HARLEM - When Sandy Perez* was 9 years old, her mother's brother raped her. Afterwards she ran down to a local bar to tell her mother and instead of opening her arms her mother closed her fists and gave her a beating.
Perez spent the next month and a half in the hospital.
By 11, she was a runaway in the hands of pimps and pedophiles, selling her body on the streets of New York City. At 15, she was a drug addict supporting two heroin addictions: hers and her pimps. That's the same age she started going to jail, eventually racking up more than 60 arrests, mostly for prostitution.
Latoya Payne's* story started differently but ended much the same - on Riker's Island.
Two days after Christmas in 2005, Payne smoked crack-cocaine for the first time. Her addiction quickly became a monster, gobbling up everything she cared about. She lost a good job with the gas company, as well as her apartment and custody of her two daughters, and ended up getting raped by a "friend" she got high with. He nearly choked her to death for putting up a fight.
The attack didn't stop her from using. Instead, she further alienated herself from her family and ended up getting arrested several times.
Those were the bad old days.
Today, Perez and Payne are turning the corner on their addictions and their dark pasts. These women are two of the newest residents of Kandake House, a recently opened $15 million state of the art residential facility in East Harlem for formerly incarcerated women with substance abuse issues. While drug-treatment programs are as common in Harlem as street corner bodegas - a ubiquitous reminder of the neighborhood's lingering battle with drugs and addiction - Kandake House is one of just a few that cater only to women and women with children.
While the standard in-patient services such as drug and alcohol counseling and domestic violence prevention programs are offered, clients at Kandake House are also provided with vocational training and classes in holistic therapies such as Reiki, Yoga and massage. They even have culinary arts classes taught by a chef who works in the facility's five-star commercial kitchen. The building is also green-friendly, with gas fire boilers, plenty of natural sun and paint and carpets that contain no volatile chemicals. There's also a greenhouse on the 8th floor roof and garden space.
The goal of the facility, located at 435 East 119th Street, is to provide the most vulnerable women with a safe place to wean themselves from their addictions and to heal the emotional wounds that so often fuel the cycle of self-destruction and addiction. Kandake, which is an ancient Nubian word that means queen or warrior woman, is also a place of last resort. It works with the criminal, drug and family courts to offer convicts an alternative to prison.
"These women have suffered so many traumas," said Anne Elliott (pictured above with New York Congressman Charles Rangel at the Kandake House opening), the executive director of Greenhope Services for Women, Inc., which runs Kandake House. "So we unapologetically put their care first. They can't take care of themselves if they are too busy trying to take care of others. They are often dealing with angry kids and shame."
So there are no men treated here. Too much of a distraction and too often the relationships these women have had with men are at the source of so much of their pain. Elliott said about 90 percent of the clients were sexually abused or raped. About 20 percent of them are HIV positive. All have been through the criminal justice system.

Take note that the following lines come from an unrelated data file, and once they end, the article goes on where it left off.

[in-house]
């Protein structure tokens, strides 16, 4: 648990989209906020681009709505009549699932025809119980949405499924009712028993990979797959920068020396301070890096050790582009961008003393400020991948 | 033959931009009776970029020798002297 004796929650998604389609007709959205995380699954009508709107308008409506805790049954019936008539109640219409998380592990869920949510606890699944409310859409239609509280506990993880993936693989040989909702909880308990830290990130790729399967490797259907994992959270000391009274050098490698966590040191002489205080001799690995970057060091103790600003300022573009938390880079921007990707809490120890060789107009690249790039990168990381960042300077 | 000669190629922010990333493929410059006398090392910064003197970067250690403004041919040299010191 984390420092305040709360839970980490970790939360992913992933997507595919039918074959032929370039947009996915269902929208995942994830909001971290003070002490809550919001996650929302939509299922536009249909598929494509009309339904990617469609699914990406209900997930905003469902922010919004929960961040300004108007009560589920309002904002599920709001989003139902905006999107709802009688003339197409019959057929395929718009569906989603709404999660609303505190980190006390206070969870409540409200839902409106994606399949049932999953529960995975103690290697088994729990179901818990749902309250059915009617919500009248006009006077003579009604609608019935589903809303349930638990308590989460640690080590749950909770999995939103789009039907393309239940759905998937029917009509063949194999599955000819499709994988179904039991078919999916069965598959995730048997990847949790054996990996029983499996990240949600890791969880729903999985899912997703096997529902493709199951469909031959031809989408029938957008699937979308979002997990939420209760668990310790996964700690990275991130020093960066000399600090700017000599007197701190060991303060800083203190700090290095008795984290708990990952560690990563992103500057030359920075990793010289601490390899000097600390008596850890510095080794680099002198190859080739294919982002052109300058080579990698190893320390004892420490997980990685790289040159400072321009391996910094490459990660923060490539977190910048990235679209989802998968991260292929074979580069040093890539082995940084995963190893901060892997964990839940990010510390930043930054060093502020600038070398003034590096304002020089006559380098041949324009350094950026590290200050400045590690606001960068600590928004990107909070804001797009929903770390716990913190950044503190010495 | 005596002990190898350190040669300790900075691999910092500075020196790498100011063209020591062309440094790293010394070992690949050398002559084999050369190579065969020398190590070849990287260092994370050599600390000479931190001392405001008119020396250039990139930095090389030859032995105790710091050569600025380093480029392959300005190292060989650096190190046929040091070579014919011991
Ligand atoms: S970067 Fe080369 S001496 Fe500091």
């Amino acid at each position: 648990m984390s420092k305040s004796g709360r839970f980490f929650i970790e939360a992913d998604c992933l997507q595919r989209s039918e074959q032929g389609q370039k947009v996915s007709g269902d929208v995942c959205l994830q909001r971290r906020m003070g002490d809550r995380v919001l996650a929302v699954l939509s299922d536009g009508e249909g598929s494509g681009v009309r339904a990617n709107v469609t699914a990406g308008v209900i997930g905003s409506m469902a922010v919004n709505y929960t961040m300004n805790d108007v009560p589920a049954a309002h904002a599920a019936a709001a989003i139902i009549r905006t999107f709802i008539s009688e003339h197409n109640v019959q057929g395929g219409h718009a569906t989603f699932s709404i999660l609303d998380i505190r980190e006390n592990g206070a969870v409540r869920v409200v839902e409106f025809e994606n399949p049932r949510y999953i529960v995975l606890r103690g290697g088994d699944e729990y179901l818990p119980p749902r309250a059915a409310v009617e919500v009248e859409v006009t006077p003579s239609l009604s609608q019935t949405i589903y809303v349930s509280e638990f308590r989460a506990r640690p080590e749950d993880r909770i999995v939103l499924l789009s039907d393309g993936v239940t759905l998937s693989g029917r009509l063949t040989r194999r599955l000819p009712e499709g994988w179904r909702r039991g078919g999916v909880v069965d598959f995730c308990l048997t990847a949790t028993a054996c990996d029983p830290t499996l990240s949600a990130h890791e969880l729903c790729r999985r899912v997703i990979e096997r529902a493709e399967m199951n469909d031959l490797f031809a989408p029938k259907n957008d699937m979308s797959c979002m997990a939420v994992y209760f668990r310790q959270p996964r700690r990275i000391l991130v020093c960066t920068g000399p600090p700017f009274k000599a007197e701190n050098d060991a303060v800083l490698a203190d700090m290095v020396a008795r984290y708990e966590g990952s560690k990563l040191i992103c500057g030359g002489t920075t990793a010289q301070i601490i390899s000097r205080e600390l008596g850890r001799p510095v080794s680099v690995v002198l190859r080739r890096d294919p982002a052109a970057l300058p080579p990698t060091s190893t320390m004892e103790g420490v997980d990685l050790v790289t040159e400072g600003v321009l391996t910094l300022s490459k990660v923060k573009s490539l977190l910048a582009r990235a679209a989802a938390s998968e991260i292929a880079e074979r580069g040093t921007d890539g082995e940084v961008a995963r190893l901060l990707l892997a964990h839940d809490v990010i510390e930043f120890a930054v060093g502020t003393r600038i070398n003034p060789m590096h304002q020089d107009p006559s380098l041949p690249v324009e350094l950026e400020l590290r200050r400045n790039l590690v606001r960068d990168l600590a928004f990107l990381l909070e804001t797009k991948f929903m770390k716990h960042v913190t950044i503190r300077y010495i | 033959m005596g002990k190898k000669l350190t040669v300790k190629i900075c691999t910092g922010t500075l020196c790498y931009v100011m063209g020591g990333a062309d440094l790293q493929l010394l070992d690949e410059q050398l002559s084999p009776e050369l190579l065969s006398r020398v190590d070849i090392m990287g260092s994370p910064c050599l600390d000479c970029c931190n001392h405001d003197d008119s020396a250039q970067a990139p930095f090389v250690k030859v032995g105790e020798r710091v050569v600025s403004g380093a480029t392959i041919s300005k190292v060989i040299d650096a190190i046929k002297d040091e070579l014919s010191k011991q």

"This is life or death," Elliott said of the women who come through Kandake's doors.
Until last month Greenhope, which was founded 35 years ago, operated a treatment program inside the convent of The Holy Rosary Church across the street from Kandake House. It was a much smaller operation, serving about 40 women. The new facility can serve up to 72 single women and 28 women with children. It also offers out-patient services to anyone who needs them.
On Monday, as rain fell outside the building and clouds muted any hint of sunshine, Perez, 43, spoke of her hardscrabble upbringing, of being a child prostitute and drug addict most of her life. But she also spoke of redemption and growth. Before coming to the facility a little more than three months ago, she was on Riker's Island.
A judge ordered her to Kandake House. She has been clean for four months, the longest she's been clean since a stint in 1985.
"Really, since I've been here I can already feel my strength growing a lot," said Perez. "I've always been a people pleaser. I never had a voice. But I have one right now. I'm learning how to live with my feelings and not medicate them away the way I did for so many years. I'm learning to feel the guilt, feel the shame. It's not a very nice feeling but I know that I don't have to medicate. Before I had to be numb."
Monica Holmes, 61, a Greenhope alum, is one of the many success stories here. After decades of drug abuse, drug dealing, stints in jail and prostitution when she needed an "emergency" fix, she went through the program and has been clean for seven years. She also is an overnight counselor at Kandake House who credits the program with helping her to learn that "she can dance and sing without a drink or drug."
Holmes is a regal, bald woman with scars that line her neck from where she would shoot drugs into her veins.
"I see a little of myself in everybody," Holmes said. "I can reach them if I can be present and visible to let them know that I don't care who you hurt or where you've been, that they can change."
*The names of the two women who recently entered Kandake House have been changed to protect their identities.